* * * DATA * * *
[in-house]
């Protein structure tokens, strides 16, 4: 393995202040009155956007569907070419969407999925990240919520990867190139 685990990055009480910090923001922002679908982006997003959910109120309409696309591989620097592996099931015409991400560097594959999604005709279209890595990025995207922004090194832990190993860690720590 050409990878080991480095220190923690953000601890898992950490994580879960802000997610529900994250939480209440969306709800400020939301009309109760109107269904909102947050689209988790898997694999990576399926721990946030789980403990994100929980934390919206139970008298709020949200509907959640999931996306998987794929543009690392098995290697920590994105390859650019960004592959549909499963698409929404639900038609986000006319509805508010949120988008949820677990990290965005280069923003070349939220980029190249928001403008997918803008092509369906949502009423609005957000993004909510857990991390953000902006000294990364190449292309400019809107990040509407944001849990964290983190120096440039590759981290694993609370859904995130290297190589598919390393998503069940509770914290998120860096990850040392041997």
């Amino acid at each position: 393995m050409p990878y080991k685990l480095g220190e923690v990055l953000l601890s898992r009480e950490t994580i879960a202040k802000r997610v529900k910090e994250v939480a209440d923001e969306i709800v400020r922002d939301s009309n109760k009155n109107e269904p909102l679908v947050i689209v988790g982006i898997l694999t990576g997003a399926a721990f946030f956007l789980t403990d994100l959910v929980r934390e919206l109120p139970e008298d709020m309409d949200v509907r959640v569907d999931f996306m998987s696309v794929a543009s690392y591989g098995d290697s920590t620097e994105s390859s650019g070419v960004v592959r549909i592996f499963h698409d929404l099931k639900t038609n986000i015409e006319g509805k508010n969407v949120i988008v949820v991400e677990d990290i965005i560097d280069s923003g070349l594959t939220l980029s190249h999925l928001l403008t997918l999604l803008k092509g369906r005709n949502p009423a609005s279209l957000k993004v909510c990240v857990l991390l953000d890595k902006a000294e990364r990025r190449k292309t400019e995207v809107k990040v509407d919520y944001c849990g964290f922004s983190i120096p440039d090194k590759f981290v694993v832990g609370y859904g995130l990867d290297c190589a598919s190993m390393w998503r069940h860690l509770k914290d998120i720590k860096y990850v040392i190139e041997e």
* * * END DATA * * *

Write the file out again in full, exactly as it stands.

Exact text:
[in-house]
């Protein structure tokens, strides 16, 4: 393995202040009155956007569907070419969407999925990240919520990867190139 685990990055009480910090923001922002679908982006997003959910109120309409696309591989620097592996099931015409991400560097594959999604005709279209890595990025995207922004090194832990190993860690720590 050409990878080991480095220190923690953000601890898992950490994580879960802000997610529900994250939480209440969306709800400020939301009309109760109107269904909102947050689209988790898997694999990576399926721990946030789980403990994100929980934390919206139970008298709020949200509907959640999931996306998987794929543009690392098995290697920590994105390859650019960004592959549909499963698409929404639900038609986000006319509805508010949120988008949820677990990290965005280069923003070349939220980029190249928001403008997918803008092509369906949502009423609005957000993004909510857990991390953000902006000294990364190449292309400019809107990040509407944001849990964290983190120096440039590759981290694993609370859904995130290297190589598919390393998503069940509770914290998120860096990850040392041997």
């Amino acid at each position: 393995m050409p990878y080991k685990l480095g220190e923690v990055l953000l601890s898992r009480e950490t994580i879960a202040k802000r997610v529900k910090e994250v939480a209440d923001e969306i709800v400020r922002d939301s009309n109760k009155n109107e269904p909102l679908v947050i689209v988790g982006i898997l694999t990576g997003a399926a721990f946030f956007l789980t403990d994100l959910v929980r934390e919206l109120p139970e008298d709020m309409d949200v509907r959640v569907d999931f996306m998987s696309v794929a543009s690392y591989g098995d290697s920590t620097e994105s390859s650019g070419v960004v592959r549909i592996f499963h698409d929404l099931k639900t038609n986000i015409e006319g509805k508010n969407v949120i988008v949820v991400e677990d990290i965005i560097d280069s923003g070349l594959t939220l980029s190249h999925l928001l403008t997918l999604l803008k092509g369906r005709n949502p009423a609005s279209l957000k993004v909510c990240v857990l991390l953000d890595k902006a000294e990364r990025r190449k292309t400019e995207v809107k990040v509407d919520y944001c849990g964290f922004s983190i120096p440039d090194k590759f981290v694993v832990g609370y859904g995130l990867d290297c190589a598919s190993m390393w998503r069940h860690l509770k914290d998120i720590k860096y990850v040392i190139e041997e």